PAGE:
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Study reveals cause of Earth’s first mass extinction

A study by Virginia Tech states that there was a mass extinction that occurred before those previously known and it explains how it occurred.

A study by Virginia Tech states that there was a mass extinction that occurred before those previously known and it explains how it occurred.

A global depletion of oxygen caused the planet’s first mass extinction about 550 million years ago, an event that killed 80% of the animals in existence at the time, according to a new study by geobiologists at Virginia Polytechnic Institute and State University, also known as Virginia Tech.

Oxygen depletion caused Earth’s first mass extinction

In the history of the Earth, five great mass extinctions are believed to have occurred that have marked the different geological periods: the Ordovician (443 million years ago), the Late Devonian (372 million years), the Permian (252 million years ago), the Triassic (201 million years ago) and the Cretaceous (66 million years), as stated by National Geographic. The results of the new study affirm that there was an event in the Ediatric period (between 635 million and 542 million years ago) that occurred before any other, which caused the death of most of the animals in existence at the time due to a lack of oxygen.

The research led by Scott Evans, a Virginia Tech paleobiologist, collected a large amount of data on strange fossils from the Ediatric age and found very abrupt changes in biodiversity, which they explain as a possible episode of unreported mass extinction so far.

“Our study shows that, as with all other mass extinctions in Earth’s past, this new, first mass extinction of animals was caused by major climate change -- another in a long list of cautionary tales demonstrating the dangers of our current climate crisis for animal life,” says Evans, in the study published in Proceedings of the National Academy of Sciences, a peer-reviewed journal of the National Academy of Sciences..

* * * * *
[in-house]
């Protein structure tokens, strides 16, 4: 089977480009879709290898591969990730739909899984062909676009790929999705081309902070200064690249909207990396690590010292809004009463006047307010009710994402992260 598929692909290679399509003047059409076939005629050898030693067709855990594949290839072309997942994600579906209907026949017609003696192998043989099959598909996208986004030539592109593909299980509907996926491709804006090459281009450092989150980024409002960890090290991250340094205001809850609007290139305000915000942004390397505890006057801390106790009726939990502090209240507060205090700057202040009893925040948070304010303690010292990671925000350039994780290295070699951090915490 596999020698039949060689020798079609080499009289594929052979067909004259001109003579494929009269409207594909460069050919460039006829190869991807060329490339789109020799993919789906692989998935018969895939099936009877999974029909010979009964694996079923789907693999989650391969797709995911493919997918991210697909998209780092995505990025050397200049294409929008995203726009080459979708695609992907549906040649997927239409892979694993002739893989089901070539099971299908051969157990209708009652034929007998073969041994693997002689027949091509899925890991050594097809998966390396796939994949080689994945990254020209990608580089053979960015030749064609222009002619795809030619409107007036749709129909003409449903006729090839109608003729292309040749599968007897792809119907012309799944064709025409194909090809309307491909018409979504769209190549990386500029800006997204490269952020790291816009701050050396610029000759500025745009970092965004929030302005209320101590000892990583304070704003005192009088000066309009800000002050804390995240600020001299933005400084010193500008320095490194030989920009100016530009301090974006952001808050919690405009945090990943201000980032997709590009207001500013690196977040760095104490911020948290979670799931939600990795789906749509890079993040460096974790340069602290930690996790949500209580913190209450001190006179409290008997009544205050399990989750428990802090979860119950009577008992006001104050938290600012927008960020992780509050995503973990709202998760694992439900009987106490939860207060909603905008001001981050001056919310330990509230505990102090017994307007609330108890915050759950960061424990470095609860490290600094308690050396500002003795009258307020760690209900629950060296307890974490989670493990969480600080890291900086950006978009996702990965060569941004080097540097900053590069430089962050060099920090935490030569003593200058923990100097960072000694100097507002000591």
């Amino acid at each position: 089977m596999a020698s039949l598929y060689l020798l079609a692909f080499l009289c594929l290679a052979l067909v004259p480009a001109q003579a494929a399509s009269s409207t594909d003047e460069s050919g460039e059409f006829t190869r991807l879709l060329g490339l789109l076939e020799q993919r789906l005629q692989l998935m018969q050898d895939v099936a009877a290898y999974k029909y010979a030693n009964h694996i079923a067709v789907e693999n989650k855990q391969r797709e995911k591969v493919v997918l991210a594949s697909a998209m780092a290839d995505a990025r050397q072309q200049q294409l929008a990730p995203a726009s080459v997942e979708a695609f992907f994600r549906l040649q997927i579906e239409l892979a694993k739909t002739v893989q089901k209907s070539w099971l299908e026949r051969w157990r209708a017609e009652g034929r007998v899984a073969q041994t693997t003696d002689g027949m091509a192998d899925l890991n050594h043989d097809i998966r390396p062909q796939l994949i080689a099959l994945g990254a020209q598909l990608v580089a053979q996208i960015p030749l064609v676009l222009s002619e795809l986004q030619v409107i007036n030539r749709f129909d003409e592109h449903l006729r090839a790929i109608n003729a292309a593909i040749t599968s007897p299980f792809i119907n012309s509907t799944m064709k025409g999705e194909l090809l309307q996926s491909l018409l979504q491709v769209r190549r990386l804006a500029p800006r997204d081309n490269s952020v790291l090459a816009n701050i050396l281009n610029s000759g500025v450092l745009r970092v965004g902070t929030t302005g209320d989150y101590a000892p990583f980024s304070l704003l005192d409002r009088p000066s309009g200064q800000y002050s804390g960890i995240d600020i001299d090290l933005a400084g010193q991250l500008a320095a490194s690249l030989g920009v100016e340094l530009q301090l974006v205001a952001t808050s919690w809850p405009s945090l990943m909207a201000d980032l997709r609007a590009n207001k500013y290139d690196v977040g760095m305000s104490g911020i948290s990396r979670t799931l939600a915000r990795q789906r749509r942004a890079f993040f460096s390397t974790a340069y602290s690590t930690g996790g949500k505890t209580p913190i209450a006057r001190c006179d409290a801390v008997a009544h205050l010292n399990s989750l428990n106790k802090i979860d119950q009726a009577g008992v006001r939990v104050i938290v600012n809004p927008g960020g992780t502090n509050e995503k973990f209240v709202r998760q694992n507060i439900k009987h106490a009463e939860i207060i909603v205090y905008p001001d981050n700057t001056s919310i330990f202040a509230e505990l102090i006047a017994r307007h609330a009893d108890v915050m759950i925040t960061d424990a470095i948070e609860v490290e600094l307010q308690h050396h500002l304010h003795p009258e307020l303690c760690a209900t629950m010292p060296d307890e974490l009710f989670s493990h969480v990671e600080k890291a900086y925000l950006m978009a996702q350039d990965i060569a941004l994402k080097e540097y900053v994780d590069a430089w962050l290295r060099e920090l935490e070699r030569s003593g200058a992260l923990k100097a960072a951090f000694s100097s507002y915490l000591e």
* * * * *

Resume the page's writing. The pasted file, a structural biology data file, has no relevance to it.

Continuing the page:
The cause of the drop in oxygen levels is not yet known.

“It could be any number and combination of volcanic eruptions, tectonic plate motion, an asteroid impact, etc., but what we see is that the animals that go extinct seem to be responding to decreased global oxygen availability,” explains Evans.

Climate change impacts

Researchers say that most mass extinctions have been caused by climate changes similar to the current one. The study "informs us about the long-term impact of current environmental changes on the biosphere," the Virginia Tech statement said. In fact, other Virginia Tech research showed that global warming is developing anoxia in the world's freshwaters, that is, the loss of oxygen availability and the decreased ability of freshwater to retain oxygen.

There is another element that reinforces the theory: most of the creatures that survived the first mass extinction were large organisms similar to ferns, which could indicate that they were adapting to a lower level of oxygen.

“Mass extinctions are well recognized as significant steps in the evolutionary trajectory of life on this planet,” the study included. “Particularly, we find support for decreased global oxygen availability as the mechanism responsible for this extinction. This suggests that abiotic controls have had significant impacts on diversity patterns throughout the more than 570 million-year history of animals on this planet.”


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